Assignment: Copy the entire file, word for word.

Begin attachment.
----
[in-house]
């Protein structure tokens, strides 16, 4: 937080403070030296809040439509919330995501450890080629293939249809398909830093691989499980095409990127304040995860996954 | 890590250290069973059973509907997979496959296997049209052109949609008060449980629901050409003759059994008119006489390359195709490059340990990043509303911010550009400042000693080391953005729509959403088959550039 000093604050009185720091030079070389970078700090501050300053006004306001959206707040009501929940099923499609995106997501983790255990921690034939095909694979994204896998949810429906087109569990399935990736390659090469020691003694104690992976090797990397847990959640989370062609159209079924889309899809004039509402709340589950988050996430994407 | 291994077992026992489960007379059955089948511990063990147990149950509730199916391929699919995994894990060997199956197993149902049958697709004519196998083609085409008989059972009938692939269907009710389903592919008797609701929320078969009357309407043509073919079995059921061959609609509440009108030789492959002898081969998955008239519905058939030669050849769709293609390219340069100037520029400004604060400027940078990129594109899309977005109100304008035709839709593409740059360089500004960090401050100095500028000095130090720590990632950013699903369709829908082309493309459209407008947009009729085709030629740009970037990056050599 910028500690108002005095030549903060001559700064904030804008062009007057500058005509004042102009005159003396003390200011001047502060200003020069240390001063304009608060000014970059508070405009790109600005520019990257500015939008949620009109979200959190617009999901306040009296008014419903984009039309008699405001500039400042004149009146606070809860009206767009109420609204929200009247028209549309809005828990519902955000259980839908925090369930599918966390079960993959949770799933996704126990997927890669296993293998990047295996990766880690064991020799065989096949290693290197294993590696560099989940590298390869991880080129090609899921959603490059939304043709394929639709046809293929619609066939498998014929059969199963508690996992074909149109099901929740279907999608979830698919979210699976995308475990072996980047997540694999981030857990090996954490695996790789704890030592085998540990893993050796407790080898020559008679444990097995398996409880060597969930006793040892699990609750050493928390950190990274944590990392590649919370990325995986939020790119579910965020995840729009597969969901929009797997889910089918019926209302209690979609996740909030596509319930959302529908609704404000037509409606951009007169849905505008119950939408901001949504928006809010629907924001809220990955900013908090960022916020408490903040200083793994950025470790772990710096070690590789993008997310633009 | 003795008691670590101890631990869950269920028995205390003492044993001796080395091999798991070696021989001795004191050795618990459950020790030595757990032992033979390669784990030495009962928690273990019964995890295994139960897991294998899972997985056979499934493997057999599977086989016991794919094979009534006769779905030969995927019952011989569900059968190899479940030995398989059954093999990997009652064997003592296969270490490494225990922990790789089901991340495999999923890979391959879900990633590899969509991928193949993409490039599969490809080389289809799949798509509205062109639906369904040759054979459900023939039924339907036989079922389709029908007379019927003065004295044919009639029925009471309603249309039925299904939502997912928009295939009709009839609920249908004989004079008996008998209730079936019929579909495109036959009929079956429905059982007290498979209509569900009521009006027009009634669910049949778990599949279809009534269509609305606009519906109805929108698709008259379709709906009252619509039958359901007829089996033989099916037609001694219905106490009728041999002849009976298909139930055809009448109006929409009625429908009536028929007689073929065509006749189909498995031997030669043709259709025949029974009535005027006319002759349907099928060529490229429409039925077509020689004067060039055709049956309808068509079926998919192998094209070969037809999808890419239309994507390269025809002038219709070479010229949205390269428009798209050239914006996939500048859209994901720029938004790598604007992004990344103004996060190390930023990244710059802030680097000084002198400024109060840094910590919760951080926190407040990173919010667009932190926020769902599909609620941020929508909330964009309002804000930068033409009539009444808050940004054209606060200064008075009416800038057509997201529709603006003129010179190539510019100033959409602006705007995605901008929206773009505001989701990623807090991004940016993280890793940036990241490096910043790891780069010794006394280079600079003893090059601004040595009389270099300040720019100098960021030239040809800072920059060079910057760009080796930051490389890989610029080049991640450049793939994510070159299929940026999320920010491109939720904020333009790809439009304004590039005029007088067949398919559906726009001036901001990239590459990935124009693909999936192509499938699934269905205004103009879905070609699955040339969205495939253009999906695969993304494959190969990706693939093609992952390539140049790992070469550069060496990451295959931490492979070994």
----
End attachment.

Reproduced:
[in-house]
């Protein structure tokens, strides 16, 4: 937080403070030296809040439509919330995501450890080629293939249809398909830093691989499980095409990127304040995860996954 | 890590250290069973059973509907997979496959296997049209052109949609008060449980629901050409003759059994008119006489390359195709490059340990990043509303911010550009400042000693080391953005729509959403088959550039 000093604050009185720091030079070389970078700090501050300053006004306001959206707040009501929940099923499609995106997501983790255990921690034939095909694979994204896998949810429906087109569990399935990736390659090469020691003694104690992976090797990397847990959640989370062609159209079924889309899809004039509402709340589950988050996430994407 | 291994077992026992489960007379059955089948511990063990147990149950509730199916391929699919995994894990060997199956197993149902049958697709004519196998083609085409008989059972009938692939269907009710389903592919008797609701929320078969009357309407043509073919079995059921061959609609509440009108030789492959002898081969998955008239519905058939030669050849769709293609390219340069100037520029400004604060400027940078990129594109899309977005109100304008035709839709593409740059360089500004960090401050100095500028000095130090720590990632950013699903369709829908082309493309459209407008947009009729085709030629740009970037990056050599 910028500690108002005095030549903060001559700064904030804008062009007057500058005509004042102009005159003396003390200011001047502060200003020069240390001063304009608060000014970059508070405009790109600005520019990257500015939008949620009109979200959190617009999901306040009296008014419903984009039309008699405001500039400042004149009146606070809860009206767009109420609204929200009247028209549309809005828990519902955000259980839908925090369930599918966390079960993959949770799933996704126990997927890669296993293998990047295996990766880690064991020799065989096949290693290197294993590696560099989940590298390869991880080129090609899921959603490059939304043709394929639709046809293929619609066939498998014929059969199963508690996992074909149109099901929740279907999608979830698919979210699976995308475990072996980047997540694999981030857990090996954490695996790789704890030592085998540990893993050796407790080898020559008679444990097995398996409880060597969930006793040892699990609750050493928390950190990274944590990392590649919370990325995986939020790119579910965020995840729009597969969901929009797997889910089918019926209302209690979609996740909030596509319930959302529908609704404000037509409606951009007169849905505008119950939408901001949504928006809010629907924001809220990955900013908090960022916020408490903040200083793994950025470790772990710096070690590789993008997310633009 | 003795008691670590101890631990869950269920028995205390003492044993001796080395091999798991070696021989001795004191050795618990459950020790030595757990032992033979390669784990030495009962928690273990019964995890295994139960897991294998899972997985056979499934493997057999599977086989016991794919094979009534006769779905030969995927019952011989569900059968190899479940030995398989059954093999990997009652064997003592296969270490490494225990922990790789089901991340495999999923890979391959879900990633590899969509991928193949993409490039599969490809080389289809799949798509509205062109639906369904040759054979459900023939039924339907036989079922389709029908007379019927003065004295044919009639029925009471309603249309039925299904939502997912928009295939009709009839609920249908004989004079008996008998209730079936019929579909495109036959009929079956429905059982007290498979209509569900009521009006027009009634669910049949778990599949279809009534269509609305606009519906109805929108698709008259379709709906009252619509039958359901007829089996033989099916037609001694219905106490009728041999002849009976298909139930055809009448109006929409009625429908009536028929007689073929065509006749189909498995031997030669043709259709025949029974009535005027006319002759349907099928060529490229429409039925077509020689004067060039055709049956309808068509079926998919192998094209070969037809999808890419239309994507390269025809002038219709070479010229949205390269428009798209050239914006996939500048859209994901720029938004790598604007992004990344103004996060190390930023990244710059802030680097000084002198400024109060840094910590919760951080926190407040990173919010667009932190926020769902599909609620941020929508909330964009309002804000930068033409009539009444808050940004054209606060200064008075009416800038057509997201529709603006003129010179190539510019100033959409602006705007995605901008929206773009505001989701990623807090991004940016993280890793940036990241490096910043790891780069010794006394280079600079003893090059601004040595009389270099300040720019100098960021030239040809800072920059060079910057760009080796930051490389890989610029080049991640450049793939994510070159299929940026999320920010491109939720904020333009790809439009304004590039005029007088067949398919559906726009001036901001990239590459990935124009693909999936192509499938699934269905205004103009879905070609699955040339969205495939253009999906695969993304494959190969990706693939093609992952390539140049790992070469550069060496990451295959931490492979070994």